By Bill Nye | Published: February 2, 2010 – 2:59 pm
Not very scientific, Bill. Richard is objective and clear. You got upset. shame…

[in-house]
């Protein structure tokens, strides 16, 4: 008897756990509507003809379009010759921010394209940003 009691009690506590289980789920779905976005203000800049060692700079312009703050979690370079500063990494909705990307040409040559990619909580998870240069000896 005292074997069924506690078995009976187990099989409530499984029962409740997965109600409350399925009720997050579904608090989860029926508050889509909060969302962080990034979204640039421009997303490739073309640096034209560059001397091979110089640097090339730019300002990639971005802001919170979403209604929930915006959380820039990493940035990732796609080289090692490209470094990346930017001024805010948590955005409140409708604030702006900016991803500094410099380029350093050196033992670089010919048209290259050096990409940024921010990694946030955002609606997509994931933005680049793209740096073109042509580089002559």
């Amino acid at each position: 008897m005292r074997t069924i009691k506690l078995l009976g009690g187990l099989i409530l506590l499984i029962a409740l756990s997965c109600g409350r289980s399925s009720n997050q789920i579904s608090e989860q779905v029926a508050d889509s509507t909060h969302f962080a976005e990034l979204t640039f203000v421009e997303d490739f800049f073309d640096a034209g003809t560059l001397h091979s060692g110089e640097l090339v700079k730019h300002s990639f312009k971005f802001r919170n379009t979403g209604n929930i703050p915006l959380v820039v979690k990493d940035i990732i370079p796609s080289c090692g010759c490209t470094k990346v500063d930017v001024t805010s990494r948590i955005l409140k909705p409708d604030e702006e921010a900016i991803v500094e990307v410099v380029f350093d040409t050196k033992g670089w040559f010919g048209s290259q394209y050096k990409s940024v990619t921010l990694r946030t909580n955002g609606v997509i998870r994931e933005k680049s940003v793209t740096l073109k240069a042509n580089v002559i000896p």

Bill is right about the changing of the salinity affecting air-water heat exchange, what he should have made clear is that this heat exchange is a major contributor to the winds that drive the Gulf Stream. I think the other guy was confusing the Gulfstream with the jetstream, ironically heat exchange has a lot to do with both. The point that I think that both of them missed, is that we have geological records of changing salinity in the oceans over time during the existence of modern life. Ocean salinity is directly tied to algae production which is directly tied to the amount of oxygen versus other greenhouse gasses in our atmosphere, which is directly tied to global climate change. The warmer the planet gets, the higher the atmospheric water content (which makes it even warmer still), the larger the storms, it’s a huge giant, vicious cycle. The problem is we call it global warming when really it should just be called global climate change, because the average temperature of the Earth really has not gone up in the past 10 years yet we’re seeing devastating effects of global climate change on a much more frequent basis. Larger, more intense tornado seasons with tornadoes that have mile wide paths of destruction, 600 miles long, hurricanes have always traveled north, yet they’re traveling farther and farther north with much greater intensity, more frequently. I am 27 years old, in my lifetime I have seen drastic climate change, no person, scientist or otherwise, can argue with the fact that in my home state of Pennsylvania transitional seasons like spring and fall are growing shorter and shorter while winter and summer are growing longer and longer and much more harsh. I grew up with summer temperatures that rarely cracked 100, now I rarely see summer days that peak below 100. In the first 20 years of my life, I saw massive snowstorms that fell into a predictable pattern. You could set your watch by the Farmer’s Almanac, yet just this year I saw snowfall in April. In the first 20 years of my life, I can only remember this happening one time, yet in the last several years it’s happened multiple times. Powdery fluffy snow has given way to ice storms, just as Spring showers have given way to torrential downpours that cause regular flooding, tremendous crop damage and do almost nothing to help our groundwater. Global climate change has been waging war on Pennsylvania’s historically predictable weather. In the past few years we have seen more record highs and lows then have been recorded since the beginning of weather recording. We Pennsylvanians along with our New York, New Jersey, Delaware, Maryland, Virginia and Ohio neighbors are on the front lines of global climate change. We must do whatever we can to stabilize our global climate, before we’re unable to.
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